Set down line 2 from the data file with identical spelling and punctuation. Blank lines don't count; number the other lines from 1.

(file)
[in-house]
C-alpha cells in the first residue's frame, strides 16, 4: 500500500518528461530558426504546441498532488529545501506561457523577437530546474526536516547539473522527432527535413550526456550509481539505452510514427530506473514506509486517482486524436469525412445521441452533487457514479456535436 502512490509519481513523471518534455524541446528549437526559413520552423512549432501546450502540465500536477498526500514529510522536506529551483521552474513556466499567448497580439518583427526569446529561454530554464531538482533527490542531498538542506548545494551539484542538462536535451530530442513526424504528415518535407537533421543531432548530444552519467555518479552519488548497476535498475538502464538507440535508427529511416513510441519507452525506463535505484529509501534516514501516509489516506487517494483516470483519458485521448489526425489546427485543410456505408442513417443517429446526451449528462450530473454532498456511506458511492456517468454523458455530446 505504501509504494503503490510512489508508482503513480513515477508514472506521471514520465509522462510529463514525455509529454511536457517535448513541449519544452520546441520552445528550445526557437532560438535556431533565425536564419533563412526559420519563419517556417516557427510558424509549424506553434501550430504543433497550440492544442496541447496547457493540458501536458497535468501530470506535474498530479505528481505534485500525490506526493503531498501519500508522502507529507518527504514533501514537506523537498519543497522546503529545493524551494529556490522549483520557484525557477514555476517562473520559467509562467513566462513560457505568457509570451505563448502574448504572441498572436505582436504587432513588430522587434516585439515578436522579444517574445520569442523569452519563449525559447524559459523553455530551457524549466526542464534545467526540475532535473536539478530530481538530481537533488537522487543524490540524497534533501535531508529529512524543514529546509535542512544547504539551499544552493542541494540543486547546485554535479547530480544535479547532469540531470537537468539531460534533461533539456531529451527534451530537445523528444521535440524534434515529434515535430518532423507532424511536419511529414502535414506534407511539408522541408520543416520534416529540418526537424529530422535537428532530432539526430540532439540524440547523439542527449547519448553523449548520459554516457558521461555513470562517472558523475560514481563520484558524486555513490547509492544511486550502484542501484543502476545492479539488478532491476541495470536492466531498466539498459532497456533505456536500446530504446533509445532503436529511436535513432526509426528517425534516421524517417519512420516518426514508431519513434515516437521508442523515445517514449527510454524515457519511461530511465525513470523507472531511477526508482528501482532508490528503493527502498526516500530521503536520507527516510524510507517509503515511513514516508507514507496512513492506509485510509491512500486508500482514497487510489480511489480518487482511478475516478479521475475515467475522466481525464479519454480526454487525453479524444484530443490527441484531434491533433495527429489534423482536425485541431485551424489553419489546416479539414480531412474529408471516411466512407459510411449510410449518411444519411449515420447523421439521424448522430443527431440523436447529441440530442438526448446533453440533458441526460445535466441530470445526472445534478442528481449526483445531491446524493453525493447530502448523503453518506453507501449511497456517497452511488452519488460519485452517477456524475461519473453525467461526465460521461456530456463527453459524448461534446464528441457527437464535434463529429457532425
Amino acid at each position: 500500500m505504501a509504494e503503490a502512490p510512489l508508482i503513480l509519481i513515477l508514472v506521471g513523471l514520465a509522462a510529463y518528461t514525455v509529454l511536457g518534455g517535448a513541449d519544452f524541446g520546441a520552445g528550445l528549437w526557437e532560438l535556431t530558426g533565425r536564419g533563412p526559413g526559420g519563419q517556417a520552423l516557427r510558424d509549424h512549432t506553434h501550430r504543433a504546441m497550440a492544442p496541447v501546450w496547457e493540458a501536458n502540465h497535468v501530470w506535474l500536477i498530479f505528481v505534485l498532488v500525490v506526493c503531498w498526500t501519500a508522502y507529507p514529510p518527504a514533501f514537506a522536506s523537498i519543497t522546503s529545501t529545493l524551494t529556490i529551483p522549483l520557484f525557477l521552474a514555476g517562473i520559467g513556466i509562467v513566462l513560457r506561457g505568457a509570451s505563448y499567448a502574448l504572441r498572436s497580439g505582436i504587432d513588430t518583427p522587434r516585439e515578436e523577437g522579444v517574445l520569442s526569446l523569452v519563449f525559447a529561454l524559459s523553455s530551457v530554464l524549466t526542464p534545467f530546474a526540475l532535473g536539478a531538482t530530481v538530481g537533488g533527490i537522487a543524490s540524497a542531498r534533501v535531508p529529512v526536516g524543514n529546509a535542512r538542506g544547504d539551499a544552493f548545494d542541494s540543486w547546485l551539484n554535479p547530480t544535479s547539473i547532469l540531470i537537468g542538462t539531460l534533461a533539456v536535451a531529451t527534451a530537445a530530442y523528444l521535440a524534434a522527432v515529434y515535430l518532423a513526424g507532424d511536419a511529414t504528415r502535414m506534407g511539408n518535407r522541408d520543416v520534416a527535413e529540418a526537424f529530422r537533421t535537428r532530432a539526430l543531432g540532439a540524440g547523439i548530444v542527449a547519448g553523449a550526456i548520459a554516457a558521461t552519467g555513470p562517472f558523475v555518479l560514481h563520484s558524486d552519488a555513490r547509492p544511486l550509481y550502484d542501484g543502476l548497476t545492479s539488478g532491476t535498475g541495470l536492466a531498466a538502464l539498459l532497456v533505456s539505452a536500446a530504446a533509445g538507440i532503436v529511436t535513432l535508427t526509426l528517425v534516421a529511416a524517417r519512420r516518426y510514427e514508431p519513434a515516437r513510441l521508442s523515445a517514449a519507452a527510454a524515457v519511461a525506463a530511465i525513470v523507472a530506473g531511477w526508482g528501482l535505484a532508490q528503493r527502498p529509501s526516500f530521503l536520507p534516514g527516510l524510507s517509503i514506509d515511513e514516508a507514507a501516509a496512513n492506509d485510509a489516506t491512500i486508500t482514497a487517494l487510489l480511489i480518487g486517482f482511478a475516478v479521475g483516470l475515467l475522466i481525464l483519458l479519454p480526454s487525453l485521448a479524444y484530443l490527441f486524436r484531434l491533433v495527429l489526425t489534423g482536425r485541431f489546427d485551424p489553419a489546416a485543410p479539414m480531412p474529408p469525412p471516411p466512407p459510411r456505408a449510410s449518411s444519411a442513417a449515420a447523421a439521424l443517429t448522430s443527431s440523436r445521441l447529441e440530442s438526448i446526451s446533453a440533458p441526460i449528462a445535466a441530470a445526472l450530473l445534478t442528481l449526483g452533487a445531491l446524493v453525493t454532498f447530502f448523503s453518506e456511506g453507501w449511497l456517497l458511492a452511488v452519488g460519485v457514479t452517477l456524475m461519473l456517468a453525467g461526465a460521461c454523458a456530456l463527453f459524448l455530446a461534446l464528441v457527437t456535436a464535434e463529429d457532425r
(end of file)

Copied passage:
C-alpha cells in the first residue's frame, strides 16, 4: 500500500518528461530558426504546441498532488529545501506561457523577437530546474526536516547539473522527432527535413550526456550509481539505452510514427530506473514506509486517482486524436469525412445521441452533487457514479456535436 502512490509519481513523471518534455524541446528549437526559413520552423512549432501546450502540465500536477498526500514529510522536506529551483521552474513556466499567448497580439518583427526569446529561454530554464531538482533527490542531498538542506548545494551539484542538462536535451530530442513526424504528415518535407537533421543531432548530444552519467555518479552519488548497476535498475538502464538507440535508427529511416513510441519507452525506463535505484529509501534516514501516509489516506487517494483516470483519458485521448489526425489546427485543410456505408442513417443517429446526451449528462450530473454532498456511506458511492456517468454523458455530446 505504501509504494503503490510512489508508482503513480513515477508514472506521471514520465509522462510529463514525455509529454511536457517535448513541449519544452520546441520552445528550445526557437532560438535556431533565425536564419533563412526559420519563419517556417516557427510558424509549424506553434501550430504543433497550440492544442496541447496547457493540458501536458497535468501530470506535474498530479505528481505534485500525490506526493503531498501519500508522502507529507518527504514533501514537506523537498519543497522546503529545493524551494529556490522549483520557484525557477514555476517562473520559467509562467513566462513560457505568457509570451505563448502574448504572441498572436505582436504587432513588430522587434516585439515578436522579444517574445520569442523569452519563449525559447524559459523553455530551457524549466526542464534545467526540475532535473536539478530530481538530481537533488537522487543524490540524497534533501535531508529529512524543514529546509535542512544547504539551499544552493542541494540543486547546485554535479547530480544535479547532469540531470537537468539531460534533461533539456531529451527534451530537445523528444521535440524534434515529434515535430518532423507532424511536419511529414502535414506534407511539408522541408520543416520534416529540418526537424529530422535537428532530432539526430540532439540524440547523439542527449547519448553523449548520459554516457558521461555513470562517472558523475560514481563520484558524486555513490547509492544511486550502484542501484543502476545492479539488478532491476541495470536492466531498466539498459532497456533505456536500446530504446533509445532503436529511436535513432526509426528517425534516421524517417519512420516518426514508431519513434515516437521508442523515445517514449527510454524515457519511461530511465525513470523507472531511477526508482528501482532508490528503493527502498526516500530521503536520507527516510524510507517509503515511513514516508507514507496512513492506509485510509491512500486508500482514497487510489480511489480518487482511478475516478479521475475515467475522466481525464479519454480526454487525453479524444484530443490527441484531434491533433495527429489534423482536425485541431485551424489553419489546416479539414480531412474529408471516411466512407459510411449510410449518411444519411449515420447523421439521424448522430443527431440523436447529441440530442438526448446533453440533458441526460445535466441530470445526472445534478442528481449526483445531491446524493453525493447530502448523503453518506453507501449511497456517497452511488452519488460519485452517477456524475461519473453525467461526465460521461456530456463527453459524448461534446464528441457527437464535434463529429457532425